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Creative Nation

Our new report uses official, open and web data to map the creative industries in the UK.

Creative Nation uses official, open and web data to map the creative industries in the UK, their evolution, contribution to local economic development, the strength of their support ecosystems - including research and informal networking - and their connections with each other. Ultimately, it seeks to contribute to our understanding of the sector and inform the best policies to support it. It has been created by Nesta in collaboration with the Creative Industries Council.

 

The report presents eight key findings based on our analysis of the data, and is accompanied by an open dataset and interactive visualisation to help anybody explore the data.

Eight key findings

1. The creative industries are a motor of growth in local economies across the UK, and not just in London and the South East of England: Regions from the South West, to Yorkshire and the Humber, to the West Midlands are also experiencing the benefits. Between 2011- 2014 and 2015-2016, the creative industries in the average local economy increased by 11 per cent, twice as fast as in the rest of the economy.

2. The creative industries concentrate in a small number of locations: 53 per cent of employment and 44 per cent of businesses are found in the top five locations (the equivalent percentages in other sectors are 32 per cent and 30 per cent respectively).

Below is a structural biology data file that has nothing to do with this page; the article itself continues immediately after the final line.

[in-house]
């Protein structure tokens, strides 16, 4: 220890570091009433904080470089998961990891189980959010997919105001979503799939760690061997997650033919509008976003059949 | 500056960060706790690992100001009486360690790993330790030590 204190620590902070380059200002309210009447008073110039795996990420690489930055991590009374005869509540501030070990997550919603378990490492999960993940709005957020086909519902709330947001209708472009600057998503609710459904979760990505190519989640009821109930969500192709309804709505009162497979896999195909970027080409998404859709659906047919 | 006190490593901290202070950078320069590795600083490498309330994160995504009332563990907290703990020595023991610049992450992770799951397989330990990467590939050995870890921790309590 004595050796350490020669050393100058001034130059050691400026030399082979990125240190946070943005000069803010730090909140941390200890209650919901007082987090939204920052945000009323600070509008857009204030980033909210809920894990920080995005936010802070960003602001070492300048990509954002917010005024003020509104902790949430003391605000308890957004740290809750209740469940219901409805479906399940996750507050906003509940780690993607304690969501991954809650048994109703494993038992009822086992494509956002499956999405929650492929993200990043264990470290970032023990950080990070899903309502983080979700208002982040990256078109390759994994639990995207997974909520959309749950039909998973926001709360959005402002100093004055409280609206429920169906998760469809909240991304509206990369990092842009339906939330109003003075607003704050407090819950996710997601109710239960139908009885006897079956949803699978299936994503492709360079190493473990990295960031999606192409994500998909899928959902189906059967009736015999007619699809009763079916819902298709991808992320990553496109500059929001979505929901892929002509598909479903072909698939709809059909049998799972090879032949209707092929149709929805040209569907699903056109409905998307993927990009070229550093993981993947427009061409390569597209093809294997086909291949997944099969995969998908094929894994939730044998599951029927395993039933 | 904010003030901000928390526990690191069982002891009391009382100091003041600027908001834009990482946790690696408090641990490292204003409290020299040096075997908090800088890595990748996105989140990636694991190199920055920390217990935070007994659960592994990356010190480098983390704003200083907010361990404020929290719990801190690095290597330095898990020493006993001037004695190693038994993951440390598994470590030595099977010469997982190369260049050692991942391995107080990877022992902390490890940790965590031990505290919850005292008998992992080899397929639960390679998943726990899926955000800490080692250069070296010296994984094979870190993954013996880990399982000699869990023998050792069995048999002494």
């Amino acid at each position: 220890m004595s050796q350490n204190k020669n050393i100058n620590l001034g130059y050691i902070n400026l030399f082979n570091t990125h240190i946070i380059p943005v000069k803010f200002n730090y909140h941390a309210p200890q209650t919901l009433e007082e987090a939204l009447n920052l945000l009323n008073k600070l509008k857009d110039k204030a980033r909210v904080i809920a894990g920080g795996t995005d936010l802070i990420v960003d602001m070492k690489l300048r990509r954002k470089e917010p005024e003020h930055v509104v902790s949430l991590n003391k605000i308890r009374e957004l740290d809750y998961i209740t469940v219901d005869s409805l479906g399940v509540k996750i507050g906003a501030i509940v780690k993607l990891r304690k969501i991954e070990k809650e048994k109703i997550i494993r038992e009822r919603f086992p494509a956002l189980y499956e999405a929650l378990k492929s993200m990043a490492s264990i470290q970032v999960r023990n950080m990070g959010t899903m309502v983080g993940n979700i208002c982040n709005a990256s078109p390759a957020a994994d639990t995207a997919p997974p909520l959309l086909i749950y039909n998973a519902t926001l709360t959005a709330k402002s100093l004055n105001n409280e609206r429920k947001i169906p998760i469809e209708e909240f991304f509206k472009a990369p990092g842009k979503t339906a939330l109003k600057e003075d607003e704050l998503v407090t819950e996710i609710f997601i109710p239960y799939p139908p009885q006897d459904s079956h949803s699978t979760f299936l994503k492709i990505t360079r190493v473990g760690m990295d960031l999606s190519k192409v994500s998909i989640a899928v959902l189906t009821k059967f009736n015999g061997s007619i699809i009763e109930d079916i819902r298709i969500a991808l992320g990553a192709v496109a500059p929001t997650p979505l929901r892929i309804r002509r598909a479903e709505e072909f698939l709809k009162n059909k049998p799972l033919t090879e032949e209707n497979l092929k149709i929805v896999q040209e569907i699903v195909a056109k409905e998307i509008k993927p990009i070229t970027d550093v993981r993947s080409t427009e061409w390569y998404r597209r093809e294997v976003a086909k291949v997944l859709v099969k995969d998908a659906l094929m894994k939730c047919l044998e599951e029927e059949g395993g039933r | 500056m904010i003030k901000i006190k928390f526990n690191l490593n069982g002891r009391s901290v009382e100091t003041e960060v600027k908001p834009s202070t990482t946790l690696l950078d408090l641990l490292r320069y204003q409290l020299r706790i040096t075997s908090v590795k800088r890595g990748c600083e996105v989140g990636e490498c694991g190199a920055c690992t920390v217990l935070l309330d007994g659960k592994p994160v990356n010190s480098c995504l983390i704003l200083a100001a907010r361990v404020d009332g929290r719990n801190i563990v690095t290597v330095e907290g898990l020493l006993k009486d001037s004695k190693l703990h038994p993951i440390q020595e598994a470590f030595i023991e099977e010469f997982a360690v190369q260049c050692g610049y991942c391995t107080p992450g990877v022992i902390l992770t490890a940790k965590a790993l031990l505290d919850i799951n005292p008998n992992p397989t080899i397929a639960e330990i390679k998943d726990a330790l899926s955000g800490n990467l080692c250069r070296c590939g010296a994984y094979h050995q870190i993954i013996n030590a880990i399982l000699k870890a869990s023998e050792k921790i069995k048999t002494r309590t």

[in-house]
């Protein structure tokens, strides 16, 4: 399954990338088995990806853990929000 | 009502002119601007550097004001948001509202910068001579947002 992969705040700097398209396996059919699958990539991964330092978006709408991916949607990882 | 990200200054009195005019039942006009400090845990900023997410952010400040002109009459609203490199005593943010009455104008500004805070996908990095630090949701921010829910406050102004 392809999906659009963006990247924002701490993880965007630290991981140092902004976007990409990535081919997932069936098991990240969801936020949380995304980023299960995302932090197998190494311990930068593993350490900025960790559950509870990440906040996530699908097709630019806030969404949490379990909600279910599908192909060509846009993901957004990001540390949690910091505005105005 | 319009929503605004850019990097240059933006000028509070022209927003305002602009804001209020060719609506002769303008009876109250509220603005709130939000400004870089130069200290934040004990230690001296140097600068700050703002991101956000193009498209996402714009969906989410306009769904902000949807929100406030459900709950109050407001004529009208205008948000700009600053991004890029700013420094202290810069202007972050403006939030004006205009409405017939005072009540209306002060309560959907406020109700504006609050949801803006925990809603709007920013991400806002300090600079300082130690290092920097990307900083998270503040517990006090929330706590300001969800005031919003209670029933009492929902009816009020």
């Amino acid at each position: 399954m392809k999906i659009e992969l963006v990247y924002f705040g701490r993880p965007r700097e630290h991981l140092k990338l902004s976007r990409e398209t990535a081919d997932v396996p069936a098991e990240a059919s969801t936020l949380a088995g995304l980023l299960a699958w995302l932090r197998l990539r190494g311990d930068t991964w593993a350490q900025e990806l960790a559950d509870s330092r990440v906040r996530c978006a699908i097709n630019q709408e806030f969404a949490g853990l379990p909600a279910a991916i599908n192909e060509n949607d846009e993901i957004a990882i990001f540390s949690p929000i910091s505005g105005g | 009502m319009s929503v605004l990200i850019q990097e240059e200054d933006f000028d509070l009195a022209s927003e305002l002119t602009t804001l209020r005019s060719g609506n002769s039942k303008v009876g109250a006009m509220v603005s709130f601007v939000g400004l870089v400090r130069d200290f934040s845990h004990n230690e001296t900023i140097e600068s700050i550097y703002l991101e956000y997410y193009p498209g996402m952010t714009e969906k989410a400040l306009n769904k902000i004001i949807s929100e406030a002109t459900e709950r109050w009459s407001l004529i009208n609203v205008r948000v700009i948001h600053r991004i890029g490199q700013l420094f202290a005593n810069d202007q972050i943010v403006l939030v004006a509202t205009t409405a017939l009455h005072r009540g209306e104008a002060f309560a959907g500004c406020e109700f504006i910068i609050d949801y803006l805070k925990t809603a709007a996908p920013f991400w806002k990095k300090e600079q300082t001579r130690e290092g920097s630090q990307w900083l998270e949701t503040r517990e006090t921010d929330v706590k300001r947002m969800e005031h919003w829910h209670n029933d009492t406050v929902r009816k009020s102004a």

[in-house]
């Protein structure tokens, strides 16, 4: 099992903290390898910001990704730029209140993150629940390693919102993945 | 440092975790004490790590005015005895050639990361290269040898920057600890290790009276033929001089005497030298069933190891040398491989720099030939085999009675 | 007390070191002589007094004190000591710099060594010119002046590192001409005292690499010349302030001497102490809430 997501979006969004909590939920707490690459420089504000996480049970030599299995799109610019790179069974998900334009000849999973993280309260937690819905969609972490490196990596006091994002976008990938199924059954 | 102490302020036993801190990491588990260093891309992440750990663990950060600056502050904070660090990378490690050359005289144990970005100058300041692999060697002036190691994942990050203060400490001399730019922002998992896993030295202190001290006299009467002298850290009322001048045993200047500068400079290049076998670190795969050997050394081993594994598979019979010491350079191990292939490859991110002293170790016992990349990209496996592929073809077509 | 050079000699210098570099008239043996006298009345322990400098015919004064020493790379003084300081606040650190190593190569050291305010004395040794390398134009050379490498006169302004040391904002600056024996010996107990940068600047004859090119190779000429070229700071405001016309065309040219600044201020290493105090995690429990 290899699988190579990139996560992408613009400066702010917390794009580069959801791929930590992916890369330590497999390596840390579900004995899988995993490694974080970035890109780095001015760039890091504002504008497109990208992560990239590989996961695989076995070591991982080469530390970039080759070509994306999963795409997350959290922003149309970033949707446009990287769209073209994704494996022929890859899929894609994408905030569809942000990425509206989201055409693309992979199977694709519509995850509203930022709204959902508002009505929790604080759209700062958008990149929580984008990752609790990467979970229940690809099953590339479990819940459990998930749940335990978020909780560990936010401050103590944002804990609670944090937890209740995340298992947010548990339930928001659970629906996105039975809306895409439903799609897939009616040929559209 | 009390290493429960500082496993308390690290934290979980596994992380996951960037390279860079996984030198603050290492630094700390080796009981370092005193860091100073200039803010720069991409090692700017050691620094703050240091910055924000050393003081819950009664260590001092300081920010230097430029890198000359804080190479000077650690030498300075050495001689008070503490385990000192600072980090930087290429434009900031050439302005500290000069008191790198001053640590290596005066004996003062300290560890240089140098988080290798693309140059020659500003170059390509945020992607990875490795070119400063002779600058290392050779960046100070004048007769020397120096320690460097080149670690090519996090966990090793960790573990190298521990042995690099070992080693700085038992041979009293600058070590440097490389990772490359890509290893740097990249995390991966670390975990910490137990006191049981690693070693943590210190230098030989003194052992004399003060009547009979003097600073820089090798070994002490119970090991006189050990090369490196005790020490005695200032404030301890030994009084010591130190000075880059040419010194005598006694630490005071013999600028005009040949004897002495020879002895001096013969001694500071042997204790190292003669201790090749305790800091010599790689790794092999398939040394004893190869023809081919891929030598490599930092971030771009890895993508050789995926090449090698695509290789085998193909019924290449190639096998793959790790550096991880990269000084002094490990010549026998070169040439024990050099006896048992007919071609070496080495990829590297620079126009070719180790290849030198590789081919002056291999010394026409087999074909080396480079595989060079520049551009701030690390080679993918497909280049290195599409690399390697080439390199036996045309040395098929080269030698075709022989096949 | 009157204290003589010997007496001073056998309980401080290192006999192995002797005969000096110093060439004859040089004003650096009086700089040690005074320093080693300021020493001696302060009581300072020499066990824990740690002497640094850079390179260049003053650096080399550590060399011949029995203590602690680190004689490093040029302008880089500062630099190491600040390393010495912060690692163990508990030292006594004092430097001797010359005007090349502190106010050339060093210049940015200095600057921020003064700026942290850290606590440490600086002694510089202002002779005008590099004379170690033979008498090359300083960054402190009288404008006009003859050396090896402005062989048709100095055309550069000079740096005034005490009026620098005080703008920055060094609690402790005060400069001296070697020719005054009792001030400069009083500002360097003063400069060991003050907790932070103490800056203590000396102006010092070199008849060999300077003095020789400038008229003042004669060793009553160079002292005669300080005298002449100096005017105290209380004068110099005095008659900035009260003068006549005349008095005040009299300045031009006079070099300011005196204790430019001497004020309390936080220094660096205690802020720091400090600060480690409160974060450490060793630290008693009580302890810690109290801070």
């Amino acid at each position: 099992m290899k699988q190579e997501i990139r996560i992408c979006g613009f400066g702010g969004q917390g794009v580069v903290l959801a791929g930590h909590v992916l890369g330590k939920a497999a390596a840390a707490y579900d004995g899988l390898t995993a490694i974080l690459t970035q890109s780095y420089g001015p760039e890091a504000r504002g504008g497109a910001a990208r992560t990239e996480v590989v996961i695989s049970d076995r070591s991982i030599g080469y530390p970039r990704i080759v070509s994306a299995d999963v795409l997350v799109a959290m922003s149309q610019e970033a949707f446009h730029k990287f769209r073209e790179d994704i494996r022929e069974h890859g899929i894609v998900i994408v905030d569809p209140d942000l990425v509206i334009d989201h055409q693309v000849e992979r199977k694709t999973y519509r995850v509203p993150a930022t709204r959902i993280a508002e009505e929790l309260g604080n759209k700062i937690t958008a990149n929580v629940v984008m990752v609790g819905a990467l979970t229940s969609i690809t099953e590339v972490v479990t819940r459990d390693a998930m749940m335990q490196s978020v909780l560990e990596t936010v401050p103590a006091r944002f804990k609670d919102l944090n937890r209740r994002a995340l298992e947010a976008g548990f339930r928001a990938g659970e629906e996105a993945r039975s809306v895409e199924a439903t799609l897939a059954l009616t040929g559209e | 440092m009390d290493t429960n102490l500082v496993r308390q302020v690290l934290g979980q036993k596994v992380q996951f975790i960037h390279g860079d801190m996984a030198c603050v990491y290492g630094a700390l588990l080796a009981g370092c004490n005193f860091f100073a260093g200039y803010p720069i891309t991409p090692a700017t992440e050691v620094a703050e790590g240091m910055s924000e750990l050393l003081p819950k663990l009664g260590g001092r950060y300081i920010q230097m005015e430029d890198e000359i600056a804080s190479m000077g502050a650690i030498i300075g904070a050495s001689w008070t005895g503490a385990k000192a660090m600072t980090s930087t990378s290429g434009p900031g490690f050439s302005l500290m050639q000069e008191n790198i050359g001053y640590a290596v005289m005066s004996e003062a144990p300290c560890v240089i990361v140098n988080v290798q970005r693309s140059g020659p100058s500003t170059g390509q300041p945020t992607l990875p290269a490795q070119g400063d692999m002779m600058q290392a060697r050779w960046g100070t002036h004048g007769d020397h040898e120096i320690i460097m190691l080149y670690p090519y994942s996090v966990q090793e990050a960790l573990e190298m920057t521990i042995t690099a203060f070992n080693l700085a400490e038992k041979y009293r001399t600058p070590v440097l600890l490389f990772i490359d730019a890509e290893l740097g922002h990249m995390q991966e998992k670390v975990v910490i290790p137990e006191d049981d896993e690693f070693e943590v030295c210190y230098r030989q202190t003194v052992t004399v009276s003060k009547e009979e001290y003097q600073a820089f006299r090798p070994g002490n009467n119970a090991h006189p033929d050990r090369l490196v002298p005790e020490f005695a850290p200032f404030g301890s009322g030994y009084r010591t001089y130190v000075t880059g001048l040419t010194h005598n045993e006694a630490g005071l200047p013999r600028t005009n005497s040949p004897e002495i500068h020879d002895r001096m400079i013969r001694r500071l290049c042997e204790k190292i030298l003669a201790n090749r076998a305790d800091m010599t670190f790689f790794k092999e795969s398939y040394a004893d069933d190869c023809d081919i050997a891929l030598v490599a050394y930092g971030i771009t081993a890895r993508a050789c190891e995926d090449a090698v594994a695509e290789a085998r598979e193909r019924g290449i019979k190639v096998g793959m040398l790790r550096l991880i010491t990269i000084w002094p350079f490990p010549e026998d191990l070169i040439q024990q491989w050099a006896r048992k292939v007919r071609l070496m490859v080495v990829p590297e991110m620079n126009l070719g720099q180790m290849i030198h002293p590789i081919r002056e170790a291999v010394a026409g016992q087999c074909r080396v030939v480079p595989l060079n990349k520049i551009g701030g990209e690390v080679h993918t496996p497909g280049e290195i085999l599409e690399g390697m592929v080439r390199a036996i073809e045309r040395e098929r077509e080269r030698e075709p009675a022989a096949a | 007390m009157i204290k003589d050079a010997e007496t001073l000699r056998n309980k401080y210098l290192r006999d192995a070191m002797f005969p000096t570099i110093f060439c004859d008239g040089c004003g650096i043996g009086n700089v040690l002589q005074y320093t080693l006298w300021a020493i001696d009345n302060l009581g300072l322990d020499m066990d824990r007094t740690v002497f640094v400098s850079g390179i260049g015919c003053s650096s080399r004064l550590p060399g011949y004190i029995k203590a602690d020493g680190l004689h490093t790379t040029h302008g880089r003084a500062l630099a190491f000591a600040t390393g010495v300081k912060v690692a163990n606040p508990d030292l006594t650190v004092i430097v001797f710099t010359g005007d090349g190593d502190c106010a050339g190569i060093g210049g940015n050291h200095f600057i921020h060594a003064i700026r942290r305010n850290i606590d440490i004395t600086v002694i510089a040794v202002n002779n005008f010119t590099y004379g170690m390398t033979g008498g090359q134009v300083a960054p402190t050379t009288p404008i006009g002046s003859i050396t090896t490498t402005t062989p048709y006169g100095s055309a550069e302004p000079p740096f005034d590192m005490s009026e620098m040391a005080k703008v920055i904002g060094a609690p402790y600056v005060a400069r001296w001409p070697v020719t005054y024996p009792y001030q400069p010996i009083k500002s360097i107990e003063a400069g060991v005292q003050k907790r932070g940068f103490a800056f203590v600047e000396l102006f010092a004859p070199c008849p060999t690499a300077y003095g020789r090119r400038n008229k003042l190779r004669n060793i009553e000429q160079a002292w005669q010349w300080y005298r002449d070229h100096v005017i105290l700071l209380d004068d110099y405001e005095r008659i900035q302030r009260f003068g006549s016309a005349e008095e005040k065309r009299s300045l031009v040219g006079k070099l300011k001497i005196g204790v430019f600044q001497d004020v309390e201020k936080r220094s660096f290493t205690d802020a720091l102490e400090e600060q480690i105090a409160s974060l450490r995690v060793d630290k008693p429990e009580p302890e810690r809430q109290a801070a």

3. Although creative businesses are more productive than comparably sized businesses, they will not materially contribute to addressing the UK’s productivity problems unless they scale-up significantly. When we control for size, creative businesses tend to be more productive than companies in other sectors in almost all parts of the country. Ninety-four per cent of the companies in the sector are, however, micro-businesses (10 per cent more than in other sectors), which limits the sector’s ability to lift regional productivity.

4. Regional rivals should work together to grow their creative industries: For example, locations that saw their neighbours become more specialised in IT, software and computer services were almost 80 per cent more likely to become more specialised in that sub-sector too.

5. Not all creative clusters grow in the same way: We have segmented locations into five creative cluster models: incipient clusters, creative conurbations, creative districts, creative challengers and creative capitals.

6. The wider creative economy is also stronger in creative clusters: Our analysis of website data scraped by GlassAI, a big data startup, suggests that companies in non-creative industry sectors operating in creative clusters tend to be more creative too.

7. UK universities connect with creative industries locally and nationally: Research collaborations between universities and creative industries supported by Research Councils UK and Innovate UK are growing over time, with funding levels more than doubling between 2006 and 2017. Universities are collaborating with creative industries in their locality, in neighbouring areas and in other parts of the UK.